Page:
2.6. Comprehension and Analysis of Grade-Level-Appropriate Text: Demonstrate use of sophisticated learning tools by following technical directions (e.g., those found with graphic calculators and specialized software programs and in access guides to World Wide Web sites on the Internet).

2.7. Expository Critique: Critique the logic of functional documents by examining the sequence of information and procedures in anticipation of possible reader misunderstandings.

2.8. Expository Critique: Evaluate the credibility of an author's argument or defense of a claim by critiquing the relationship between generalizations and evidence, the comprehensiveness of evidence, and the way in which the author's intent affects the structure and tone of the text (e.g., in professional journals, editorials, political speeches, primary source material).

CA.3.0. Reading: Literary Response and Analysis: Students read and respond to historically or culturally significant works of literature that reflect and enhance their studies of history and social science. They conduct in-depth analyses of recurrent patterns and themes.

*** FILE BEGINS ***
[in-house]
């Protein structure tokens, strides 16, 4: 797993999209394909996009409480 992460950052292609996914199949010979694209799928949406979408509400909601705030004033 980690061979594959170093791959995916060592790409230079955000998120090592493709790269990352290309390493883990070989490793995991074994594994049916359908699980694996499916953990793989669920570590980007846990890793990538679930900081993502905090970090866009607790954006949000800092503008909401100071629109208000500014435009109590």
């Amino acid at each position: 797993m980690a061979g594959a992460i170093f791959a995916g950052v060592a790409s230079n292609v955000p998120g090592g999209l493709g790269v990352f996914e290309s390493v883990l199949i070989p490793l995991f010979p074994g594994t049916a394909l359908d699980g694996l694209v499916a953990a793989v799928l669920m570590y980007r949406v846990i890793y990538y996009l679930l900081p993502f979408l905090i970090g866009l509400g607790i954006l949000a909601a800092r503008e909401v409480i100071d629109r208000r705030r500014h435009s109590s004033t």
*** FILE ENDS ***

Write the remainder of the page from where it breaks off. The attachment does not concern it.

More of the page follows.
3.1. Structural Features of Literature: Articulate the relationship between the expressed purposes and the characteristics of different forms of dramatic literature (e.g., comedy, tragedy, drama, dramatic monologue).

3.2. Structural Features of Literature: Compare and contrast the presentation of a similar theme or topic across genres to explain how the selection of genre shapes the theme or topic.

3.3. Narrative Analysis of Grade-Level-Appropriate Text: Analyze interactions between main and subordinate characters in a literary text (e.g., internal and external conflicts, motivations, relationships, influences) and explain the way those interactions affect the plot.

3.4. Narrative Analysis of Grade-Level-Appropriate Text: Determine characters' traits by what the characters say about themselves in narration, dialogue, dramatic monologue, and soliloquy.

3.5. Narrative Analysis of Grade-Level-Appropriate Text: Compare works that express a universal theme and provide evidence to support the ideas expressed in each work.